Now is a good time to make sure you and your family are as protected as possible from several diseases — not just the flu and COVID-19.
Because new variants of the flu, COVID-19 and other diseases continue to show up in communities, it’s good to make sure you and your family have received all recommended immunizations.
Remembering a time before vaccines
Diphtheria, measles, mumps, whooping cough and other serious illnesses aren’t as common as they once were because immunizations helped millions of Americans avoid them.
Lessli Putney, MD, FAAP, a PeaceHealth pediatrician in Bellingham, Washington, knows well how terrible some of these diseases were (and still are).
Early in her career, before some current vaccines became available, she saw sick babies in her care develop hearing loss and seizure disorders due to infections now largely prevented by vaccines. The experience made her passionate about the power of immunizations.
“Because families don’t personally know someone affected by an illness, there’s a perception now that we are no longer at risk. But those infections we vaccinate against have not gone away,” Dr. Putney said, “The only way to protect everyone is to follow the recommended immunization schedule.”
The pandemic prevented some of us from getting routine shots and screenings. That has put our communities at greater risk of getting sick.
Now is the time to strengthen your immunity and defend yourself from all kinds of diseases — especially those easily prevented by vaccinations. Here’s how.
Look at your vaccination records
If you’re all caught up, that’s great — you’ve done your part to protect yourself and those around you. To stay on track in the future, take note of when your next recommended shot is due or ask your primary care provider to send a reminder.
If you don’t know what you or your family need, see if you can find your vaccination records — either on paper or online.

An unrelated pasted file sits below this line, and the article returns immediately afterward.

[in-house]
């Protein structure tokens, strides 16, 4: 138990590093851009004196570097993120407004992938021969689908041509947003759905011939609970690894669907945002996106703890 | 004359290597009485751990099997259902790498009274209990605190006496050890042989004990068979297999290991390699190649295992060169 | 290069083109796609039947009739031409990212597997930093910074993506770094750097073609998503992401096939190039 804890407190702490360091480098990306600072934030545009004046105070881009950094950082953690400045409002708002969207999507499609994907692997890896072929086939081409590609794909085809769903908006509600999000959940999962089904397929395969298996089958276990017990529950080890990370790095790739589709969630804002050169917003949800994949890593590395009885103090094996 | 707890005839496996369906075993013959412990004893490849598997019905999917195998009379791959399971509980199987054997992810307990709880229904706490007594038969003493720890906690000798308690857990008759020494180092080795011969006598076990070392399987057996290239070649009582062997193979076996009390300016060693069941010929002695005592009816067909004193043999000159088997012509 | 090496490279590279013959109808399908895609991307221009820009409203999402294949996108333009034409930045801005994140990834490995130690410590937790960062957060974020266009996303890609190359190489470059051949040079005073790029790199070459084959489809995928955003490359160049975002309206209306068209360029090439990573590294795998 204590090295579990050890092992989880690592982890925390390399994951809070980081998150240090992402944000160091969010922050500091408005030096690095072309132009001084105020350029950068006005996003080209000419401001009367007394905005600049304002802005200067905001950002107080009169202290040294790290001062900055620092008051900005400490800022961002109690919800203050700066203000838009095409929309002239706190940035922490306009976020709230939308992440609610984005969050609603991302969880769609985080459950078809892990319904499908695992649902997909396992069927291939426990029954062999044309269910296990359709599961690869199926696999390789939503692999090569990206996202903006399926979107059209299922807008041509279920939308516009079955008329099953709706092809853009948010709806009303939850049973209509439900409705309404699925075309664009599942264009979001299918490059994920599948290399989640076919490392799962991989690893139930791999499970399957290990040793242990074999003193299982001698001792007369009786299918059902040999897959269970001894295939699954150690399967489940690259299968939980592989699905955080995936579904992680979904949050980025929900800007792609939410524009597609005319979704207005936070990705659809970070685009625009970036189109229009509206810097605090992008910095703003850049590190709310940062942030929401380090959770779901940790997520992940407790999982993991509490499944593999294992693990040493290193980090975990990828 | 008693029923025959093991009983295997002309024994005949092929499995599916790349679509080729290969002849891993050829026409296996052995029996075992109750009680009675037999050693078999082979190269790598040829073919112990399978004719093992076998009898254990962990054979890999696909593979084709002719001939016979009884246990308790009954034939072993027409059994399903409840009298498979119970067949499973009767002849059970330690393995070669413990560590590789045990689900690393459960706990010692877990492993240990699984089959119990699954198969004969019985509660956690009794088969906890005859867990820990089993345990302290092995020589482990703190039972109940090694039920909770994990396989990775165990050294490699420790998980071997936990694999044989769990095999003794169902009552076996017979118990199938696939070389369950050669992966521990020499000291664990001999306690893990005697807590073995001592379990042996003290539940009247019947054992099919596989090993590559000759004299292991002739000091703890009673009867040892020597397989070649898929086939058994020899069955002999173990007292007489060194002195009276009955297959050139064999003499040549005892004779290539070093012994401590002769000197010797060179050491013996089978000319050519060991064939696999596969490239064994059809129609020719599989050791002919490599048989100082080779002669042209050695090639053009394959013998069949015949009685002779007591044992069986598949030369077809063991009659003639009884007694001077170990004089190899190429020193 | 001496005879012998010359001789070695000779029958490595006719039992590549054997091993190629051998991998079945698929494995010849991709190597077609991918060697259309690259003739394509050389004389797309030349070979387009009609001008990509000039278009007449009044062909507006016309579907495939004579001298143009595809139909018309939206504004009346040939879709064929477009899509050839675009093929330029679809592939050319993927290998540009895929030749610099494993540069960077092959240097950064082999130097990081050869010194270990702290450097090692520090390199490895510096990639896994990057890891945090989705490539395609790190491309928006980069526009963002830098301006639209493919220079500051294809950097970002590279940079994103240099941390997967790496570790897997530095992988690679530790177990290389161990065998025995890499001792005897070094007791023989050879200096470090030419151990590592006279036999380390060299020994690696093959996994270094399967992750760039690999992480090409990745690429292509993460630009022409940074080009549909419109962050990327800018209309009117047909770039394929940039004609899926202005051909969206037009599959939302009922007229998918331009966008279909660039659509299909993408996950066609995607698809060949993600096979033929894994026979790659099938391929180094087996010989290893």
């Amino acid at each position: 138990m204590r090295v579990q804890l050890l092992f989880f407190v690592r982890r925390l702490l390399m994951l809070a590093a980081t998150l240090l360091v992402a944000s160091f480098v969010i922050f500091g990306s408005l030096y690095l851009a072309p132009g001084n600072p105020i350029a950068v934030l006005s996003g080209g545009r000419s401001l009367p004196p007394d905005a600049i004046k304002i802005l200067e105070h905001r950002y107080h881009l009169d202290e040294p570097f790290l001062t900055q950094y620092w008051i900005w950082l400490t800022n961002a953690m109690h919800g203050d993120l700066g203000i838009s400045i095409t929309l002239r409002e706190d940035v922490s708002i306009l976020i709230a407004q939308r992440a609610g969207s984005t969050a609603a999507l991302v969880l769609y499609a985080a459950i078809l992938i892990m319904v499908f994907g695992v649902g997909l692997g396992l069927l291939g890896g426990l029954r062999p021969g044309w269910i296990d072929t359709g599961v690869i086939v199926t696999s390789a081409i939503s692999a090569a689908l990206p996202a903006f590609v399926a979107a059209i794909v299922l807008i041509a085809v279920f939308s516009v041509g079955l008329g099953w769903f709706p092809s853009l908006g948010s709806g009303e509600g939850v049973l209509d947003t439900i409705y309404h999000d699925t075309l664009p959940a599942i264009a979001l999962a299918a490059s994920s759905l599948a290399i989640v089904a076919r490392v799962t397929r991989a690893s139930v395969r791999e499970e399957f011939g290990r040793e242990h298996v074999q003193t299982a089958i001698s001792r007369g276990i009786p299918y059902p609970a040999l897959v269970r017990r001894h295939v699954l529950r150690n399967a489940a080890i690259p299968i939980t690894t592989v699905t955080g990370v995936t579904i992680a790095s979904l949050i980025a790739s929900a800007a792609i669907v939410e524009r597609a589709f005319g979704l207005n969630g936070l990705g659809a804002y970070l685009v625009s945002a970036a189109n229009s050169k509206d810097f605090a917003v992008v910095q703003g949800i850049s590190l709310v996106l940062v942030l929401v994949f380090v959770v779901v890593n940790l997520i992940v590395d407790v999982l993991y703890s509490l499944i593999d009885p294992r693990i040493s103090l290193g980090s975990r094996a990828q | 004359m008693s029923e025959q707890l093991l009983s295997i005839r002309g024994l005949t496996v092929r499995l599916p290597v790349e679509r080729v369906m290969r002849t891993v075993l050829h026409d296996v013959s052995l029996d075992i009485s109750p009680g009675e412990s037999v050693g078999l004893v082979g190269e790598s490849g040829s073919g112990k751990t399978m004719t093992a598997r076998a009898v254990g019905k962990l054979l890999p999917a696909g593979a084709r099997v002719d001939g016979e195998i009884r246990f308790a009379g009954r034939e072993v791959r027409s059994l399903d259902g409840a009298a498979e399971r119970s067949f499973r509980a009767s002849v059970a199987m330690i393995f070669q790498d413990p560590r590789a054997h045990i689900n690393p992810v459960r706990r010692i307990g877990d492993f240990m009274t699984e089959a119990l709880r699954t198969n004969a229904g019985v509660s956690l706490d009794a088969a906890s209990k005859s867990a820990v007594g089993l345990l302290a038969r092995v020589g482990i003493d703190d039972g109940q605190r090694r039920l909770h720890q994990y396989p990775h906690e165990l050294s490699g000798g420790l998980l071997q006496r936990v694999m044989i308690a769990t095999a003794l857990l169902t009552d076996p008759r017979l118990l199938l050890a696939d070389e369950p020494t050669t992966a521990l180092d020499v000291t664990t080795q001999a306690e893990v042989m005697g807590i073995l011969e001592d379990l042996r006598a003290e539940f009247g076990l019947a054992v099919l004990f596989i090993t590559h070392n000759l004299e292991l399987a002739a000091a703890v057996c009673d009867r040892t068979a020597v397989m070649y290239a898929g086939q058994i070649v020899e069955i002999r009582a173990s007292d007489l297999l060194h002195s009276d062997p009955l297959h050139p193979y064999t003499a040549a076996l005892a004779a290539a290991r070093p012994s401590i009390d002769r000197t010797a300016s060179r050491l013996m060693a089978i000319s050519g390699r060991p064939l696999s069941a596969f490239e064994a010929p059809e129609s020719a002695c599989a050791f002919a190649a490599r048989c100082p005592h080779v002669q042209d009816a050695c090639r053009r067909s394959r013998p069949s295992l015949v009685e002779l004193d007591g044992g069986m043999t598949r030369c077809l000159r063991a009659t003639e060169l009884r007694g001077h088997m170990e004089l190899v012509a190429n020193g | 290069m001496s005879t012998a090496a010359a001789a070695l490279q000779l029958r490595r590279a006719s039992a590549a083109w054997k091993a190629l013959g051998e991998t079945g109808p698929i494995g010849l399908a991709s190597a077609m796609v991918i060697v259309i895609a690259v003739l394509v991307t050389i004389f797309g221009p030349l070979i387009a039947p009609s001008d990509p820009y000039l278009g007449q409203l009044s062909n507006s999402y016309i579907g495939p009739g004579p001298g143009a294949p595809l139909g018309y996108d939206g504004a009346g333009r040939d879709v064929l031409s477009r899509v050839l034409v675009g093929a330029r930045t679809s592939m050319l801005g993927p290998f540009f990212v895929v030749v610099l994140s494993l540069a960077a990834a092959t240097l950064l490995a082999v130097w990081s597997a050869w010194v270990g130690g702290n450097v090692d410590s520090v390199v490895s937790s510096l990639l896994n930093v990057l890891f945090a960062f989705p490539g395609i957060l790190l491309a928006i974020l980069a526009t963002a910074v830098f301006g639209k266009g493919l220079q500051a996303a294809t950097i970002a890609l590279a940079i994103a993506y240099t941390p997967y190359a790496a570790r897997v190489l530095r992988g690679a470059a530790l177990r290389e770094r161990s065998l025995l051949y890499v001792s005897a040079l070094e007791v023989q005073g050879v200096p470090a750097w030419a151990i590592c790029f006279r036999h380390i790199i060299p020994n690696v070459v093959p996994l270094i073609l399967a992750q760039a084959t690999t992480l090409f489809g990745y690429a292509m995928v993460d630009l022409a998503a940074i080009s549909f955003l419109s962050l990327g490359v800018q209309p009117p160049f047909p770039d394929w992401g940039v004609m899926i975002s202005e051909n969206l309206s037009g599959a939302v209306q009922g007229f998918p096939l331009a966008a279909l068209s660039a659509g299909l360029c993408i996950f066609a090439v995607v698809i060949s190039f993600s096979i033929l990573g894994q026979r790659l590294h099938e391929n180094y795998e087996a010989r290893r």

- Do you have a paper copy in your wallet, purse, medical care folder or school binder? It’s great to have a hard copy for reference when you don’t have access to a computer.
- You can also look in the patient portal offered by many healthcare providers. If you see a PeaceHealth provider, you can log in to My PeaceHealth. Look under “immunizations” for the record of shots for yourself or your child.
- Your drug store might also be a source of information if that's where you or your family received any vaccinations.
If you have trouble verifying what shots you or other members of your family have received, read tips on finding vaccination records.
Book a vaccine appointment
Talk with your primary care provider about shots recommended for you or your family. PeaceHealth providers follow CDC immunization schedules, keeping in mind each individual patient’s health history, allergies and risk factors.
You might wonder what immunizations are required. This largely depends on your activities. You’ll want to become familiar with policies or requirements by your family’s school(s), workplaces, travel companies (airlines, cruise lines) or organizations where you volunteer or spend time.
Finally, if you plan to travel outside the U.S., let your provider know. They can recommend vaccines for illnesses that are common in the place you’re visiting.
PeaceHealth clinics usually have vaccines on hand. You can schedule an appointment to receive your shots or ask if immunizations can be included in a regular checkup for yourself or a family member.
Local pharmacies are another convenient option. Many stores offer walk-in service for a variety of shots. If you choose this route, send your primary care provider a note via My PeaceHealth or ask the pharmacy to share with your clinic details to note in your medical record.